A guide to minimize contamination issues in microbiome restoration studies

Christian Cando-Dumancela, Craig Liddicoat, Daphne McLeod, Jennifer Young, Martin F. Breed

Research output: Contribution to journalArticlepeer-review

5 Citations (Scopus)
83 Downloads (Pure)


Many restoration ecology studies now incorporate an environmental microbiome component, made possible mainly via advanced DNA sequencing technologies. Environmental microbiomes are important for successful restoration as they support many ecosystem functions and services that are a target of restoration interventions. However, since microbes are ubiquitous in most environments, including laboratories and researchers, there are contamination risks. If these risks are not adequately managed, the conclusions drawn from these microbiome restoration studies could be compromised. Here, we provide a user guide for restoration ecologists on how to navigate microbiome contamination risks at each stage of a study, from planning and sampling to data analysis and publishing. The two main categories of contamination we discuss are cross-contamination—contamination between samples—and external contamination—contamination from reagents and environmental sources. We also consider the impact of batch effects, where sampling and/or processing order could leave a signal in the data. Without adequate control, these contamination issues can undermine the results of microbiome restoration studies. We hope that this guide will help minimize the effect of contamination and improve the quality of data and studies going forward.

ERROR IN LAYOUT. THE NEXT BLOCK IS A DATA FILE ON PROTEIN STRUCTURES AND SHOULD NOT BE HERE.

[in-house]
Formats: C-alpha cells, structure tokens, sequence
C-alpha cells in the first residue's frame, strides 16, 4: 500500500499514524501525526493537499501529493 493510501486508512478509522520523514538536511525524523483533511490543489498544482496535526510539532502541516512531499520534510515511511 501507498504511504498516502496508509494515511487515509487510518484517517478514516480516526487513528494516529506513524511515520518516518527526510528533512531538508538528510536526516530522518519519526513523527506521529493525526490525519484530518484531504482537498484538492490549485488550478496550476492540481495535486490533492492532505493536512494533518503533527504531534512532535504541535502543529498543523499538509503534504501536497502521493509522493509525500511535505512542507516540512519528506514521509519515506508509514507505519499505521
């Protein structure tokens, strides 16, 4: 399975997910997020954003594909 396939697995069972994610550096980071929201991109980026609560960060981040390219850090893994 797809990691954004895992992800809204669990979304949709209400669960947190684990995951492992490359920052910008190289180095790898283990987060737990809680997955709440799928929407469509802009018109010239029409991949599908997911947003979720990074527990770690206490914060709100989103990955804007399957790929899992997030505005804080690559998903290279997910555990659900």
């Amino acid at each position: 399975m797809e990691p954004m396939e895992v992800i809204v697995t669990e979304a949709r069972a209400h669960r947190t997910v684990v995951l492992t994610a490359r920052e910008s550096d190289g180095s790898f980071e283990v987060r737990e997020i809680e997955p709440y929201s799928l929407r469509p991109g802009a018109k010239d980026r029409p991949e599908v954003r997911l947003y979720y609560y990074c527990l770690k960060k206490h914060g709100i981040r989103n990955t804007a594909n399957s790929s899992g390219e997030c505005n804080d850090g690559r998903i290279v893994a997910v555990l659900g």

Original languageEnglish
Article numbere13358
Number of pages7
JournalRestoration Ecology
Issue number4
Early online date18 Feb 2021
Publication statusPublished - May 2021


  • contamination
  • DNA, eDNA
  • microbiome
  • restoration genomics
  • DNA
  • eDNA


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